"What matters most to this child? Start there." Regie Routman, Teaching Essentials 57
Before you do anything else, you should visit Laurie. She's sharing her own Saturday Saying this morning, and anything Laurie shares is worth reading.
Thursday, December 26, 2013
Have you met Barbara from The Corner on Character? She is a true gem. I haven't had the privilege of meeting her in person, but several email conversations have convinced me that I'd love to steal her away from Texas and make her work at my school. She inspired this post over a year ago with one of her random acts of kindness suggestions. I quickly incorporated it into my classroom RACK (Random Acts of Christmas Kindness) activities we do during the month of December. Look here if you're interested in hearing more.
We made get well cards, and I delivered them to the local Walgreen's pharmacy to be handed out with prescriptions. Here are a few pictures.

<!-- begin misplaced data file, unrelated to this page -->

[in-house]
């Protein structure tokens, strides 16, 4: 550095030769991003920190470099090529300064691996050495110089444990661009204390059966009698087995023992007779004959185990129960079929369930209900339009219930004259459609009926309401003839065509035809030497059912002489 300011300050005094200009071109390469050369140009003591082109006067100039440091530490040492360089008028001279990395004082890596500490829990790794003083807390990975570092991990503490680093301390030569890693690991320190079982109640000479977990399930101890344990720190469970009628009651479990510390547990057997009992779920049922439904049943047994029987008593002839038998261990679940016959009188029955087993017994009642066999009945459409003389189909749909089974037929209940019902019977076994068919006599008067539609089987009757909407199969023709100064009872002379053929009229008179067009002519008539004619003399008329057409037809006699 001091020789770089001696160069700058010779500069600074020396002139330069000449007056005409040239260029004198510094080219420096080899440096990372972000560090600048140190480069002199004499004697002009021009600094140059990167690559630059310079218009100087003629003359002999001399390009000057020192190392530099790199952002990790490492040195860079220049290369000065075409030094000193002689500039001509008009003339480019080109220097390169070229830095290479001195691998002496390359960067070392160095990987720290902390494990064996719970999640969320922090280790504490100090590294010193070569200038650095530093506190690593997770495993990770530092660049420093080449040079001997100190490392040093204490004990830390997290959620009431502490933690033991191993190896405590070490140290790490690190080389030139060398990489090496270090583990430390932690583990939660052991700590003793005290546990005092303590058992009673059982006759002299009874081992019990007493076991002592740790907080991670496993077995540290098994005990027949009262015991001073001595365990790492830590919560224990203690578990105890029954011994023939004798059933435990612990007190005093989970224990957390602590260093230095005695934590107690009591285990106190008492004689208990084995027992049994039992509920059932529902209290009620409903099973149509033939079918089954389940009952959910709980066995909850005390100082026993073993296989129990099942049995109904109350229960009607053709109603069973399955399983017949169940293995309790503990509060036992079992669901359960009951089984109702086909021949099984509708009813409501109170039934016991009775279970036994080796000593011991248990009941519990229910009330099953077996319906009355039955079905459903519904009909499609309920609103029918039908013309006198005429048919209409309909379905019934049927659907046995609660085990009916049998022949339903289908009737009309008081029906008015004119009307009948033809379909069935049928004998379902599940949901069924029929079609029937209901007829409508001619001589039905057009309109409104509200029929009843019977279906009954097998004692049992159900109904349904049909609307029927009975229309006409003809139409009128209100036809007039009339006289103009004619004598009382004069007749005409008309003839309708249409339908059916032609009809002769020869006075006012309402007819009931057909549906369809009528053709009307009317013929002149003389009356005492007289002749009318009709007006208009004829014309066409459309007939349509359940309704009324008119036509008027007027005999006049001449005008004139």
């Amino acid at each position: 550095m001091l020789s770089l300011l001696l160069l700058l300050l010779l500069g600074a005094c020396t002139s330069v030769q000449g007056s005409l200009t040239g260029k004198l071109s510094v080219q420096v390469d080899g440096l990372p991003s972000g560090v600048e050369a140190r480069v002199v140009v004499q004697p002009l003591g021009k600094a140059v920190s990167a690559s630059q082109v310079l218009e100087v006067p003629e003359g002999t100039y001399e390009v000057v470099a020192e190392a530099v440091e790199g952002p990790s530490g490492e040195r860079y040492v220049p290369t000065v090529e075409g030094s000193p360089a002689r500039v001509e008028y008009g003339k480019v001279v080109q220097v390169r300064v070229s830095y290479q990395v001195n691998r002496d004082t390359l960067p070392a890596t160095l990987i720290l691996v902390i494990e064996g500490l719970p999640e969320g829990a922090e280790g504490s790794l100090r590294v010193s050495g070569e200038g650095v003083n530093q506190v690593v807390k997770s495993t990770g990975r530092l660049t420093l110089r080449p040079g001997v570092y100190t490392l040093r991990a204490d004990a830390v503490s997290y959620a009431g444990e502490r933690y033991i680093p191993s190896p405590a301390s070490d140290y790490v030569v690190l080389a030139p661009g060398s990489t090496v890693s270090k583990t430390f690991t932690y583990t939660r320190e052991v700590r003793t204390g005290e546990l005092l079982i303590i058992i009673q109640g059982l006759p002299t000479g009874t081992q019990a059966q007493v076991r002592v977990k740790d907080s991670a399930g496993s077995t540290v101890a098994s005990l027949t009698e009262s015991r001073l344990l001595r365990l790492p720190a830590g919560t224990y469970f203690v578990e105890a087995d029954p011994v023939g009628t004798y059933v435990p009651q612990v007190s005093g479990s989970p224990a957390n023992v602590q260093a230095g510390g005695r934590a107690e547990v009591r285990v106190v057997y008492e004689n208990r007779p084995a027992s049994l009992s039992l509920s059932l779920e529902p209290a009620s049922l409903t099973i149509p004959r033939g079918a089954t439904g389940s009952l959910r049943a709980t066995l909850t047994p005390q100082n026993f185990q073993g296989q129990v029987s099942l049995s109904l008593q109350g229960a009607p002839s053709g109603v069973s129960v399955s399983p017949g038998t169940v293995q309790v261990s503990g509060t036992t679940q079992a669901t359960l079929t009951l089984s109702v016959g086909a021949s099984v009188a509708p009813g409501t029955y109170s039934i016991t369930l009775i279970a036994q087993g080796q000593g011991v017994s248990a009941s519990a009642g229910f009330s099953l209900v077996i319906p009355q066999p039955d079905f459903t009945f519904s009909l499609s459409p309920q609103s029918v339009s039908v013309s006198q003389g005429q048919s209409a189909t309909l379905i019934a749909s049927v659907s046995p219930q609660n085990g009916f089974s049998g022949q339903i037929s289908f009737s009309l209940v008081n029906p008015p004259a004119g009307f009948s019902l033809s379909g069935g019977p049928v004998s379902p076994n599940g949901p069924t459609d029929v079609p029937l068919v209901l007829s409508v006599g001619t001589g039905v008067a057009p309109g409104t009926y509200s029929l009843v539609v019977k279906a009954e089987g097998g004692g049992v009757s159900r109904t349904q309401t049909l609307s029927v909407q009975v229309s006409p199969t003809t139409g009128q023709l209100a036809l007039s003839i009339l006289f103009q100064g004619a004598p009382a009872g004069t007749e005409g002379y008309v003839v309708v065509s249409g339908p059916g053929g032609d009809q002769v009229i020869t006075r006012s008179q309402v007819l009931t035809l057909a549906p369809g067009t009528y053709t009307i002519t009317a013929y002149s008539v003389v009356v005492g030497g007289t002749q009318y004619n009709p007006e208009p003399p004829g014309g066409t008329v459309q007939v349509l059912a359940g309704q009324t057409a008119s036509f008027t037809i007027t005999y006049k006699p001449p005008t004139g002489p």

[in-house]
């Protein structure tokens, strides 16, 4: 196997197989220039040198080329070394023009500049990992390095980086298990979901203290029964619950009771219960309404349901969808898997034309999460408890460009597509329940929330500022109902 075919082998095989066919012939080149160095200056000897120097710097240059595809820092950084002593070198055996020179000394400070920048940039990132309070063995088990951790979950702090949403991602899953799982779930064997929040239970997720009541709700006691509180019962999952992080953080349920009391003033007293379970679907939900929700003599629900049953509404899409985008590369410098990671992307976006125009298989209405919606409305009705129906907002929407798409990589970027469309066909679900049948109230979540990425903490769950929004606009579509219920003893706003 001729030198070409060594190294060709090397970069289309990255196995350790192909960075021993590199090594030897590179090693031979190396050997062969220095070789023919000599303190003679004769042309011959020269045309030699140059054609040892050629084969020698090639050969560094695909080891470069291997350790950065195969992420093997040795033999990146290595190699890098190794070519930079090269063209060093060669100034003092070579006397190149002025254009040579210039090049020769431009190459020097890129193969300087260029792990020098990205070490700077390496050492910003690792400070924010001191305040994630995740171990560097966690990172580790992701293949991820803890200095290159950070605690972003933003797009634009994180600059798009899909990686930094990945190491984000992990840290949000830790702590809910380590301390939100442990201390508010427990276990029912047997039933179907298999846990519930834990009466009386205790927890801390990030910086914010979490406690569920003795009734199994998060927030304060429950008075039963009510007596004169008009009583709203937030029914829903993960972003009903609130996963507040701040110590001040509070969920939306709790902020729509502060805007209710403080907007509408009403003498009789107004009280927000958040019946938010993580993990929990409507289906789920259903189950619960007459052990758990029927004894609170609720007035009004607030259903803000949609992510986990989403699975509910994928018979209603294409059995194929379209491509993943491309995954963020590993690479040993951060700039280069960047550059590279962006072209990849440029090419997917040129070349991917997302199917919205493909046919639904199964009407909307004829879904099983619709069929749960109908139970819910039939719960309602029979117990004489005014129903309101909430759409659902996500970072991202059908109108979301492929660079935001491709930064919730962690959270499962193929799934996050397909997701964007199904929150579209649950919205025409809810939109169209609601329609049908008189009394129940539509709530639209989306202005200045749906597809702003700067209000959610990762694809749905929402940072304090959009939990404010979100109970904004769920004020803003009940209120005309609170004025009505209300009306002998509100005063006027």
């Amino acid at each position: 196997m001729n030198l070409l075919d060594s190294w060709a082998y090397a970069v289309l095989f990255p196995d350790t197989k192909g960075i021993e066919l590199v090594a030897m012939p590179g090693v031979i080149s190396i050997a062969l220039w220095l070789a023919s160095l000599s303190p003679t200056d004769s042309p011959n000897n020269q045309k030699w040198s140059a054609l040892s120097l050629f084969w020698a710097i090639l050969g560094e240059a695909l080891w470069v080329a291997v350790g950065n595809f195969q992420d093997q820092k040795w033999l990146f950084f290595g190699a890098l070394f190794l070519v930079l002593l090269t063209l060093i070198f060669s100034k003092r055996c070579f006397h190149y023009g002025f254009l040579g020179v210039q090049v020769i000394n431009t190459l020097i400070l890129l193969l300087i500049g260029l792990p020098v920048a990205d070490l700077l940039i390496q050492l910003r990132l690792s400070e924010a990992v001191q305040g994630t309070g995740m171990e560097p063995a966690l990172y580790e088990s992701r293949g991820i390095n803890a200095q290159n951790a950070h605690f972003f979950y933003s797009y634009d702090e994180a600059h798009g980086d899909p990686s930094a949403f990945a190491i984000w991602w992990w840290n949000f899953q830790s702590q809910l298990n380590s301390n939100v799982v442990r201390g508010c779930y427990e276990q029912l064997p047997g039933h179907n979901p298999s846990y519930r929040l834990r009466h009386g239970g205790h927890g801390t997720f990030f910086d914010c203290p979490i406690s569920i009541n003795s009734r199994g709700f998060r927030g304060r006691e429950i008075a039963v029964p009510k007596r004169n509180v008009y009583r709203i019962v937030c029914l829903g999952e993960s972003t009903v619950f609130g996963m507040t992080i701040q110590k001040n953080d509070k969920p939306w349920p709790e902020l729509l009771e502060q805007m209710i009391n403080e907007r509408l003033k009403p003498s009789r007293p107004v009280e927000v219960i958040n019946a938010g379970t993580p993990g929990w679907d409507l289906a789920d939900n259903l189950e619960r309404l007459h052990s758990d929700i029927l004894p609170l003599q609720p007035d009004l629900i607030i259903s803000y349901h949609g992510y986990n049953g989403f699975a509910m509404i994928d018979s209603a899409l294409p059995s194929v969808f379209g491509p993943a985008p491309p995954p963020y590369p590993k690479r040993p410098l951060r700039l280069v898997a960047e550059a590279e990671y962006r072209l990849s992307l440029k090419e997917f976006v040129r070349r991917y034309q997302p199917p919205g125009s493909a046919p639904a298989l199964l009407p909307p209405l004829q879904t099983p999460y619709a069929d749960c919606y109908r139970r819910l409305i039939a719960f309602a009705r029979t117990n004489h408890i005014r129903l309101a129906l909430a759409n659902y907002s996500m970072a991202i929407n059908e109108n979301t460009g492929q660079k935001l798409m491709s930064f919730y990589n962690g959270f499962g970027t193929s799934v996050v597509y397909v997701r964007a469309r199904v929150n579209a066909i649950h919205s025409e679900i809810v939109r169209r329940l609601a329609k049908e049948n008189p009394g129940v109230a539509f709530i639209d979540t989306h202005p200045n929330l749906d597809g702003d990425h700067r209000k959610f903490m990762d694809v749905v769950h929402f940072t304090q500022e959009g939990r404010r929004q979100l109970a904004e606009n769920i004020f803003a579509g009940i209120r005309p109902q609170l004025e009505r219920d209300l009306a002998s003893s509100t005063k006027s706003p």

This is what we wrote on the back.
When I made my delivery to Walgreens the other day, the pharmacist happily responded, "Oh yeah. We had these last year!" I'm glad my kids and their kindness left a mark, and I hope they leave many more in the future. (Thank you dear Barbara for the inspiration!)
Monday, December 23, 2013
Back in November, I read a post by Miss Trayers at Not Just Child's Play. Her kids made Thanksgiving place mats as a form of community service. I loved the idea so much that I incorporated it into my RACK (Random Acts of Christmas Kindness) days that I do with my kids in December. Go here to read more about RACKing.